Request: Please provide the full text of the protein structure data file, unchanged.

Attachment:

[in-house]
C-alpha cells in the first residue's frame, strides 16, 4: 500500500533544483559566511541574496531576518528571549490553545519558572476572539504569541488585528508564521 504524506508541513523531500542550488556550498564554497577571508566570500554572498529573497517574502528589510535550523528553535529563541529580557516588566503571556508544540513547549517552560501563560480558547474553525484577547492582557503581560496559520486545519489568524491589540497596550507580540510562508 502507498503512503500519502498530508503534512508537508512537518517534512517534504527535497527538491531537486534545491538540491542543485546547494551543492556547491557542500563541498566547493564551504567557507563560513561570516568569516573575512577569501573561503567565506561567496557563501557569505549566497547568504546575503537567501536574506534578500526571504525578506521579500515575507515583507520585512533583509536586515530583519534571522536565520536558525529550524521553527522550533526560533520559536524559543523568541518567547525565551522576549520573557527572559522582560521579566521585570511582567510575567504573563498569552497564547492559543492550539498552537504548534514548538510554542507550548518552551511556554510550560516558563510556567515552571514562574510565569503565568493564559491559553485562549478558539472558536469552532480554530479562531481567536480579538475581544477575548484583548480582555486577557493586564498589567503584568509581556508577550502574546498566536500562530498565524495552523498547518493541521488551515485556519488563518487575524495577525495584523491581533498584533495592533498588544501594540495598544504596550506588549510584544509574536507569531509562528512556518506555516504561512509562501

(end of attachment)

[in-house]
C-alpha cells in the first residue's frame, strides 16, 4: 500500500533544483559566511541574496531576518528571549490553545519558572476572539504569541488585528508564521 504524506508541513523531500542550488556550498564554497577571508566570500554572498529573497517574502528589510535550523528553535529563541529580557516588566503571556508544540513547549517552560501563560480558547474553525484577547492582557503581560496559520486545519489568524491589540497596550507580540510562508 502507498503512503500519502498530508503534512508537508512537518517534512517534504527535497527538491531537486534545491538540491542543485546547494551543492556547491557542500563541498566547493564551504567557507563560513561570516568569516573575512577569501573561503567565506561567496557563501557569505549566497547568504546575503537567501536574506534578500526571504525578506521579500515575507515583507520585512533583509536586515530583519534571522536565520536558525529550524521553527522550533526560533520559536524559543523568541518567547525565551522576549520573557527572559522582560521579566521585570511582567510575567504573563498569552497564547492559543492550539498552537504548534514548538510554542507550548518552551511556554510550560516558563510556567515552571514562574510565569503565568493564559491559553485562549478558539472558536469552532480554530479562531481567536480579538475581544477575548484583548480582555486577557493586564498589567503584568509581556508577550502574546498566536500562530498565524495552523498547518493541521488551515485556519488563518487575524495577525495584523491581533498584533495592533498588544501594540495598544504596550506588549510584544509574536507569531509562528512556518506555516504561512509562501